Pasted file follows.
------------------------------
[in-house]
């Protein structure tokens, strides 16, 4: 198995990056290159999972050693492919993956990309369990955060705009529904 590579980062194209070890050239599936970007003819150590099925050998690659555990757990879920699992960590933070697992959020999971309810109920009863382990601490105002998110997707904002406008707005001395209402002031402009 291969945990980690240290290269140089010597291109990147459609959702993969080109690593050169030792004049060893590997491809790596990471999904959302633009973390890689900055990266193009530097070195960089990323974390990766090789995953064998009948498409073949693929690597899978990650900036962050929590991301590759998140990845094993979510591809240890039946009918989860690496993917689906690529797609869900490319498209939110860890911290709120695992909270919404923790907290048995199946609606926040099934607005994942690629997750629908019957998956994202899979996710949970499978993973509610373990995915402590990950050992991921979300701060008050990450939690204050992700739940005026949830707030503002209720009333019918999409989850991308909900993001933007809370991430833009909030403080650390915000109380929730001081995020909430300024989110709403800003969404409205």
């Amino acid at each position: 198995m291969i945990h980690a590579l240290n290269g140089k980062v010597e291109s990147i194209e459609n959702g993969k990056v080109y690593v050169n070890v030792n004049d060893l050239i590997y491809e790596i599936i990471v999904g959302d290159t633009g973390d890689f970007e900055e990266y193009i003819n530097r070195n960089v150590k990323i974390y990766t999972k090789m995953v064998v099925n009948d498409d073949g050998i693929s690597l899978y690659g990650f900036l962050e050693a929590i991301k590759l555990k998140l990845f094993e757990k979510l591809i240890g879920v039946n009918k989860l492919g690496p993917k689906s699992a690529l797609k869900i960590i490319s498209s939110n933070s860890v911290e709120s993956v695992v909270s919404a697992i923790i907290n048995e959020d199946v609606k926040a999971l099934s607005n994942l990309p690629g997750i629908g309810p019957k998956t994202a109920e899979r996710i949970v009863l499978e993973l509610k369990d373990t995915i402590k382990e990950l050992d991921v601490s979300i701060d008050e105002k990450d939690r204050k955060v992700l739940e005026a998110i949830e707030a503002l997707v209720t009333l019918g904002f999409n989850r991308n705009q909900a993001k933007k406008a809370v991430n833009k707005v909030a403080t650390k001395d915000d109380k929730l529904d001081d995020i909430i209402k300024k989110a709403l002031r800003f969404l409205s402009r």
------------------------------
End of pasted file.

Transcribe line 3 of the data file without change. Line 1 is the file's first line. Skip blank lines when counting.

């Amino acid at each position: 198995m291969i945990h980690a590579l240290n290269g140089k980062v010597e291109s990147i194209e459609n959702g993969k990056v080109y690593v050169n070890v030792n004049d060893l050239i590997y491809e790596i599936i990471v999904g959302d290159t633009g973390d890689f970007e900055e990266y193009i003819n530097r070195n960089v150590k990323i974390y990766t999972k090789m995953v064998v099925n009948d498409d073949g050998i693929s690597l899978y690659g990650f900036l962050e050693a929590i991301k590759l555990k998140l990845f094993e757990k979510l591809i240890g879920v039946n009918k989860l492919g690496p993917k689906s699992a690529l797609k869900i960590i490319s498209s939110n933070s860890v911290e709120s993956v695992v909270s919404a697992i923790i907290n048995e959020d199946v609606k926040a999971l099934s607005n994942l990309p690629g997750i629908g309810p019957k998956t994202a109920e899979r996710i949970v009863l499978e993973l509610k369990d373990t995915i402590k382990e990950l050992d991921v601490s979300i701060d008050e105002k990450d939690r204050k955060v992700l739940e005026a998110i949830e707030a503002l997707v209720t009333l019918g904002f999409n989850r991308n705009q909900a993001k933007k406008a809370v991430n833009k707005v909030a403080t650390k001395d915000d109380k929730l529904d001081d995020i909430i209402k300024k989110a709403l002031r800003f969404l409205s402009r």